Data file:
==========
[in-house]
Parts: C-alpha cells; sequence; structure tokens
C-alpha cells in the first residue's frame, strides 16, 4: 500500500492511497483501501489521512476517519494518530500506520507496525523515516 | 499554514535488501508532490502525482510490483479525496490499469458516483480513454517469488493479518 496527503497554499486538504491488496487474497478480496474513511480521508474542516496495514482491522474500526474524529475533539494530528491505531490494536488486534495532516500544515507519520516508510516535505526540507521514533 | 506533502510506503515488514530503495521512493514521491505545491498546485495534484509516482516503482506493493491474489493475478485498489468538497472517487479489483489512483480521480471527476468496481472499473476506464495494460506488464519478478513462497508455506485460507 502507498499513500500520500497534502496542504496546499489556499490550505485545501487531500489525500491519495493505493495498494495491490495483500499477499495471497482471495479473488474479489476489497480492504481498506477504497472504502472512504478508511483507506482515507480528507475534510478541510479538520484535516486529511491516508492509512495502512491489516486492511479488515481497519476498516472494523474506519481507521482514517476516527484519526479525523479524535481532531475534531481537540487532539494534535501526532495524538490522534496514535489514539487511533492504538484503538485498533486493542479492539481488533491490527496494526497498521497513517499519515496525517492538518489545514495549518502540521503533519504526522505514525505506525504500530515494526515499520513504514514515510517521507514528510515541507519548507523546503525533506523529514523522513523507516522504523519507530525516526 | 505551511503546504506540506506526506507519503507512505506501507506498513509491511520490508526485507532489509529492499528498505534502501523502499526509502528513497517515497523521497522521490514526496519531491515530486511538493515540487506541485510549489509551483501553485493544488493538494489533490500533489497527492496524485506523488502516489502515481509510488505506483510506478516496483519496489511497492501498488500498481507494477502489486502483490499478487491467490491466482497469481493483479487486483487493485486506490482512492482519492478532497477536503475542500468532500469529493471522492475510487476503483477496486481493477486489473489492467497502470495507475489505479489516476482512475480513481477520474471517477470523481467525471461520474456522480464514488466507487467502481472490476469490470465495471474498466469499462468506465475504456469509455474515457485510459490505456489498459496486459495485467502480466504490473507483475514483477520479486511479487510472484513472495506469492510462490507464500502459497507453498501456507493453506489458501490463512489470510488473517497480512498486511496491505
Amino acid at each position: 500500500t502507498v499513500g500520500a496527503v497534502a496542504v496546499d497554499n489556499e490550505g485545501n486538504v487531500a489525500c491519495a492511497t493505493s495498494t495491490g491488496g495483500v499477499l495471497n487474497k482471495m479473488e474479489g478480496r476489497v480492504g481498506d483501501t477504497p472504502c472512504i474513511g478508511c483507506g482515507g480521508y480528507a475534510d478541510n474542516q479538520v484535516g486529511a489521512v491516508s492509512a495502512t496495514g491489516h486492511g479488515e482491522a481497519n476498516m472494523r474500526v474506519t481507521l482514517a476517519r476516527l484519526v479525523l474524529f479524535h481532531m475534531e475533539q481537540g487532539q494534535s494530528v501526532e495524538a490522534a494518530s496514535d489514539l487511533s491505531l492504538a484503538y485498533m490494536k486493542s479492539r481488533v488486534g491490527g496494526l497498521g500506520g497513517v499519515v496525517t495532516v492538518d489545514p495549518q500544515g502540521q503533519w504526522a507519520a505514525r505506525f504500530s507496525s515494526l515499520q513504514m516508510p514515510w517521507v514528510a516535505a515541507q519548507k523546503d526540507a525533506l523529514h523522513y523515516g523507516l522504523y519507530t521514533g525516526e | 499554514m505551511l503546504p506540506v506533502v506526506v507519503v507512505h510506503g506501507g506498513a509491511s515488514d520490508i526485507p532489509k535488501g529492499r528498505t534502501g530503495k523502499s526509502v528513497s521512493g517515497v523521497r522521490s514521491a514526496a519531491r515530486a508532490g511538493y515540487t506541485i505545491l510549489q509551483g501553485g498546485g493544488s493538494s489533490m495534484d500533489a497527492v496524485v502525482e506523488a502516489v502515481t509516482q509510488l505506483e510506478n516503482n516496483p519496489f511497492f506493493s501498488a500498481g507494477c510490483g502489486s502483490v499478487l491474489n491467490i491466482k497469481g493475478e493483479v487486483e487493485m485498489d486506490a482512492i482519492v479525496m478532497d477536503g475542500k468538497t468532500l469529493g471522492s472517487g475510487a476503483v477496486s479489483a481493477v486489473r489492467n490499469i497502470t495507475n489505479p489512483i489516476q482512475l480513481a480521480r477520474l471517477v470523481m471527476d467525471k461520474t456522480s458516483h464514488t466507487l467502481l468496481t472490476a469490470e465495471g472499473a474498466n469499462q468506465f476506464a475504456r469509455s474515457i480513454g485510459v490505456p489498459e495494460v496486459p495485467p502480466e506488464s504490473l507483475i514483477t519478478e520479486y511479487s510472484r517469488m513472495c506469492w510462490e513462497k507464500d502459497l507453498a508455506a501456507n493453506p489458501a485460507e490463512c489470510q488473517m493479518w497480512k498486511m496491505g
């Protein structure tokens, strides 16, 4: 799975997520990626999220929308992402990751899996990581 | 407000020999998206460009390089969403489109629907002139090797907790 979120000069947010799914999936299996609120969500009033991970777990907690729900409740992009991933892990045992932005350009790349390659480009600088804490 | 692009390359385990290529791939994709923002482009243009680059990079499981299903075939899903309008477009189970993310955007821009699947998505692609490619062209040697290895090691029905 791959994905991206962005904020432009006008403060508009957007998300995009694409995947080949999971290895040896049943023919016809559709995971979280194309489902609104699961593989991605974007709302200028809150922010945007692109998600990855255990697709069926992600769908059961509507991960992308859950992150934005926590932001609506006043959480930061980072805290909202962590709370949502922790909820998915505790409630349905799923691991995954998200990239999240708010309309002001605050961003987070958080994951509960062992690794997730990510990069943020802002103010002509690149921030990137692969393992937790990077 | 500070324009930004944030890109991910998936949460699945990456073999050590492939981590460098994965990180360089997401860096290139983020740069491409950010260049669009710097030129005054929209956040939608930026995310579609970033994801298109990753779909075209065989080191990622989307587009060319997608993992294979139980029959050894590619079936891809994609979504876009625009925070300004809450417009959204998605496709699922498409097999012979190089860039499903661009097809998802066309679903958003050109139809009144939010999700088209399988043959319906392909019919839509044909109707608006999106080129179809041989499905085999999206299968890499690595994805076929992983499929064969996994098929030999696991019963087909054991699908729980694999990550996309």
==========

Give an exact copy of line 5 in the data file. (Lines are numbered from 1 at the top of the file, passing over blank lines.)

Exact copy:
């Protein structure tokens, strides 16, 4: 799975997520990626999220929308992402990751899996990581 | 407000020999998206460009390089969403489109629907002139090797907790 979120000069947010799914999936299996609120969500009033991970777990907690729900409740992009991933892990045992932005350009790349390659480009600088804490 | 692009390359385990290529791939994709923002482009243009680059990079499981299903075939899903309008477009189970993310955007821009699947998505692609490619062209040697290895090691029905 791959994905991206962005904020432009006008403060508009957007998300995009694409995947080949999971290895040896049943023919016809559709995971979280194309489902609104699961593989991605974007709302200028809150922010945007692109998600990855255990697709069926992600769908059961509507991960992308859950992150934005926590932001609506006043959480930061980072805290909202962590709370949502922790909820998915505790409630349905799923691991995954998200990239999240708010309309002001605050961003987070958080994951509960062992690794997730990510990069943020802002103010002509690149921030990137692969393992937790990077 | 500070324009930004944030890109991910998936949460699945990456073999050590492939981590460098994965990180360089997401860096290139983020740069491409950010260049669009710097030129005054929209956040939608930026995310579609970033994801298109990753779909075209065989080191990622989307587009060319997608993992294979139980029959050894590619079936891809994609979504876009625009925070300004809450417009959204998605496709699922498409097999012979190089860039499903661009097809998802066309679903958003050109139809009144939010999700088209399988043959319906392909019919839509044909109707608006999106080129179809041989499905085999999206299968890499690595994805076929992983499929064969996994098929030999696991019963087909054991699908729980694999990550996309």